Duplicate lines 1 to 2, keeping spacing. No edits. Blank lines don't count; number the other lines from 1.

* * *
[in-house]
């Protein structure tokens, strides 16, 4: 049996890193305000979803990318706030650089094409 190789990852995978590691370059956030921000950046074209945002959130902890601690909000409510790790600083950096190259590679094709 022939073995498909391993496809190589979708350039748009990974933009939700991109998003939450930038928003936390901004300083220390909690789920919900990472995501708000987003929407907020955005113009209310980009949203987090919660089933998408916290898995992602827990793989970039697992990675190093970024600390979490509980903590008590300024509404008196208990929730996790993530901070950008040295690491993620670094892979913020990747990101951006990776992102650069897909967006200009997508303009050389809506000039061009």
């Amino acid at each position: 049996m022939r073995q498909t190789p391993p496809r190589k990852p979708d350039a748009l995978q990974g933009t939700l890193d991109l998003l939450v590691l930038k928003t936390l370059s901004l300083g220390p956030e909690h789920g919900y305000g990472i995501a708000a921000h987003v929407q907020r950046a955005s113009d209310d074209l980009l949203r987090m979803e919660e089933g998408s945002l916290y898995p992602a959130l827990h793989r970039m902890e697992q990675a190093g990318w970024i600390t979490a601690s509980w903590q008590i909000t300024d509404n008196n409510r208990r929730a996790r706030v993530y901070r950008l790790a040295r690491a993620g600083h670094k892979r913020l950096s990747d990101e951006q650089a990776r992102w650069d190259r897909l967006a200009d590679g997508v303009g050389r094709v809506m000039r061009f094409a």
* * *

[in-house]
């Protein structure tokens, strides 16, 4: 049996890193305000979803990318706030650089094409 190789990852995978590691370059956030921000950046074209945002959130902890601690909000409510790790600083950096190259590679094709 022939073995498909391993496809190589979708350039748009990974933009939700991109998003939450930038928003936390901004300083220390909690789920919900990472995501708000987003929407907020955005113009209310980009949203987090919660089933998408916290898995992602827990793989970039697992990675190093970024600390979490509980903590008590300024509404008196208990929730996790993530901070950008040295690491993620670094892979913020990747990101951006990776992102650069897909967006200009997508303009050389809506000039061009």